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The market on Thursday was so wild and out of control, Jim Cramer was surprised it even did anything. There are so many wildcards floating around at this point that investors are perplexed.
The first wildcard is the Iranian nuclear deal. There are so many investors' questions swirling around at this point; Cramer just wants to see a decision made. Is it good for the economy? Will Iran flood the world with oil when sanctions are removed? Will it sponsor fewer terrorist groups, or does this mean nothing at all?
"To me when I see these situations I always think that the conclusion, even a bad conclusion, eliminates uncertainty," the "Mad Money" host said.
Thus, any sort of an agreement would indicate to Cramer that the world is a more certain place. And if the world is a more certain place, he is more inclined to buy stocks than sell them.
Another wildcard out there is Friday's employment number. Predictions are all over the place for this!
"I think anything that shows we've created less than 300,000 jobs will be viewed as a positive by the market," Cramer said.
Cramer reminded investors that this isn't the same old Fed that is just looking at hiring numbers. They are taking into consideration various endpoints, thus the numbers are up in the air at this point.
As we enter the second quarter of the year, Jim Cramer wants to circle back to one of the best performing groups of the year—retail.
"Why not? Largely domestic, no dollar worries and a big beneficiary of the collapse in commodities of all kinds, especially gasoline," the "Mad Money" host said.
Stocks within a given sector don't necessarily trade in lockstep with one another. Instead, a group can now consist of a jumble of winners and losers all mixed up.
He looked at the same-store sales, or comps, of 45 top retailers in the United States. Some 32 stores reported an increase in same-store sales for the fourth quarter of 2014. But just because a retailer posted strong results didn't mean that the stock rallied.
So what translated into higher share price? The strongest retail stocks were those that had been delivering disappointing numbers, and then suddenly posted good ones.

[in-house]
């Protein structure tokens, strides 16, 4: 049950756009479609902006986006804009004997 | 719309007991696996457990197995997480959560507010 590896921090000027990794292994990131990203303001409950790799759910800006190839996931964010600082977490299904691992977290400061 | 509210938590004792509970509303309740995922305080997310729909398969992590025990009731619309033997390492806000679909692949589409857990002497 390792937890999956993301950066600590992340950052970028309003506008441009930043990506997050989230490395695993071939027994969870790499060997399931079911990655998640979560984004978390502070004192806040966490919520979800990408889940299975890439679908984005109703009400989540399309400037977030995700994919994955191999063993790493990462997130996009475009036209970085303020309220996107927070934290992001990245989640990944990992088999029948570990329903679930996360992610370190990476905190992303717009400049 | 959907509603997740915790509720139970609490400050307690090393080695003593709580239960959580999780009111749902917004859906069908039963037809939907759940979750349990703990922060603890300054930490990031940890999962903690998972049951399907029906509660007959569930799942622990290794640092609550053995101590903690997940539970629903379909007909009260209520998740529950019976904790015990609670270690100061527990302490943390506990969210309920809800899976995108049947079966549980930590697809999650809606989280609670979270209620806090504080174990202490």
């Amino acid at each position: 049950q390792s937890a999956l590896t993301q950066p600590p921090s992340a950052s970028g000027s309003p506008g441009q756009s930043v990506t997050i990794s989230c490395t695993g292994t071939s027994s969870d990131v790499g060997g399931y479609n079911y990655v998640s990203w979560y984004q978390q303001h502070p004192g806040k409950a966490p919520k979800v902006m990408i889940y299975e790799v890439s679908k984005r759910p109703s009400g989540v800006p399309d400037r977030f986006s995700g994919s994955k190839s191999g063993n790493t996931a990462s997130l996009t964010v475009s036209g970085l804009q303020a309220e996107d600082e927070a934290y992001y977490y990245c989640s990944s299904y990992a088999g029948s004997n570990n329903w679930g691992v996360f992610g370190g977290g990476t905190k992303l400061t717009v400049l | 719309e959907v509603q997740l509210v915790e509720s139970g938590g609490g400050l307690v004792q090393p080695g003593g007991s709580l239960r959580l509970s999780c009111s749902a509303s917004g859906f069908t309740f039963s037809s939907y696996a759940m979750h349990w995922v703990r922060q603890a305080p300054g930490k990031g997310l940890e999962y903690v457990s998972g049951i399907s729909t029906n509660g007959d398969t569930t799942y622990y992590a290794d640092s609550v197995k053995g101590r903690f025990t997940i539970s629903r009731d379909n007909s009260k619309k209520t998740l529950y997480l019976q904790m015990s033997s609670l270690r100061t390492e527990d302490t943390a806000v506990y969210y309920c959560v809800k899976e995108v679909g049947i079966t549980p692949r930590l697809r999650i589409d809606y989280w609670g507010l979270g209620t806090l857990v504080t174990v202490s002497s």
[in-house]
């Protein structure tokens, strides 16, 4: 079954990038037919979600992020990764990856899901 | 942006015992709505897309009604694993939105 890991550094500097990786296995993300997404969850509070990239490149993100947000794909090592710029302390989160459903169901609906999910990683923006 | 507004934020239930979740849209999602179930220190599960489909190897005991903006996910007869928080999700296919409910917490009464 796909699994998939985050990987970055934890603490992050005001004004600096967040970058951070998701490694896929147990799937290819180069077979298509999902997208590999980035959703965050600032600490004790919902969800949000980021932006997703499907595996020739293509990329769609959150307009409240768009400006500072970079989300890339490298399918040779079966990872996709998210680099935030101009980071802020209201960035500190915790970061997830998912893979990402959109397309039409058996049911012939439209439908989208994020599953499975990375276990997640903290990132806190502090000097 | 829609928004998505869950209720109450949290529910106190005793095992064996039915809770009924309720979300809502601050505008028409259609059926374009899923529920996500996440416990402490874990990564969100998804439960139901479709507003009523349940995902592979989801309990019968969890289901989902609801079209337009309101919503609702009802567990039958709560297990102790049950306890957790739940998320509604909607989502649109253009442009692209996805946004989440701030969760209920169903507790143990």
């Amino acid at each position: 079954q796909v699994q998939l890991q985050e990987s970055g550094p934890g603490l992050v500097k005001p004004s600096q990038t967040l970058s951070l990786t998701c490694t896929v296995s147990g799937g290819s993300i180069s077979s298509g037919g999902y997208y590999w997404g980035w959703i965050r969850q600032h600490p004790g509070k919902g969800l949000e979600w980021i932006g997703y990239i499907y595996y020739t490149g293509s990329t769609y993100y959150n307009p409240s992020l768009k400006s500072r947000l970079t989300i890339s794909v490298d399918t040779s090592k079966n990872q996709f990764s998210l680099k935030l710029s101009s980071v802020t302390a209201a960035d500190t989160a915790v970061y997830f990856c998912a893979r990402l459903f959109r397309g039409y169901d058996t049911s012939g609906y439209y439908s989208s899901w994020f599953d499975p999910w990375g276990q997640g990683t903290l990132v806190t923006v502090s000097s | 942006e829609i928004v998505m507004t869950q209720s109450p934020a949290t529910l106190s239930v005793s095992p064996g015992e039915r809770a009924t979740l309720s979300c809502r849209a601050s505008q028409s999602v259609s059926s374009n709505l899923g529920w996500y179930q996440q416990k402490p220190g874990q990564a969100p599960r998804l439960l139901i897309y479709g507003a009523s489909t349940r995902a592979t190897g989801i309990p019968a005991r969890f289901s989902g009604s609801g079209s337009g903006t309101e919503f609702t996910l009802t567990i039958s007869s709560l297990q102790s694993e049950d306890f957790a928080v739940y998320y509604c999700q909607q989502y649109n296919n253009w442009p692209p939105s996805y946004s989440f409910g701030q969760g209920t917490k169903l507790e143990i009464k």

Kohl's and Dillard's were perfect examples of this. Dillard's is a quiet Arkansas-based department store that had previously reported a 1 percent decline in sales growth, and then unexpectedly wowed investors with a 3 percent increase the next quarter. As a result, the stock is up more than 10 percent since then.
Yet the company with one of the worst same-store sales reports last quarter had one of the best performing stocks. Coach had a 22 percent same store sales decline, and yet somehow found a way to rally 15 percent since before the quarter.
So while Cramer still finds same store sales growth to be a key metric for retail, he reminded investors to pay attention to trends—and he's not talking about fashion trends.
The current environment makes it increasingly difficult for investors to get behind companies that are competing overseas. Especially with such a healthy job market in the U.S. and much lower prices at the pump. Thus, Cramer is focused on domestic companies with exposure to the consumer and a healthy dividend.
One of those companies is Federal Realty Investment Trust, a high-quality real estate trust that owns 87 shopping center properties in wealthy populated areas within the Northeast, Mid-Atlantic, California, Florida and Texas.
Cramer has liked this stock for years, although it has been on fire lately, up 11 percent since the beginning of the year. Can it keep roaring, or is it due for a pullback? To find out, Cramer sat down with Federal Realty CEO Don Wood.
"During the recession we were setting up for a development pipeline of great mostly mixed-use, but also shopping center developments over the next 10 years. We are delivering on them now," Wood said.
And while domestic stocks like Federal Realty are staying strong, even Cramer has to admit—sometimes the stock market is dumber than a bag of hammers.
This is exactly what he was thinking on Wednesday night when Micron reported an upside surprise and the stock immediately rose. But then as soon as the conference call began, management lowered numbers on account of sluggish chip sales. Investors quickly realized there was more homework to be done, and it went right back down. Yet somehow the stock ultimately stabilized, closing down just 40 cents on Thursday.
That's exactly what happens when your company is located in the country with the strongest currency in the world, and they got hit hard translating overseas earnings back into dollars. They are also competing with foreign goods that can be offered at cheaper prices made in countries with cheaper currencies.
Judging by the fact that these stocks seem to react fairly positively amid negative news, Cramer thinks that investors could be in for a few positive surprises ahead even if they report negative earnings.
"That's why you have to stay close to all of these international stocks before they report," Cramer said.
Ultimately it's a strange process, and sometimes the market is just plain wrong. But in the meantime, Cramer expects further declines in international stocks and he thinks there will be a reluctance to sell the stocks even if the earnings are hideous.
In the Lightning Round, Cramer gave his take on a few caller favorite stocks:
Altria Group: "This is at the right level, because of interest rates. So I say if you can stomach a tobacco stock, pull the trigger."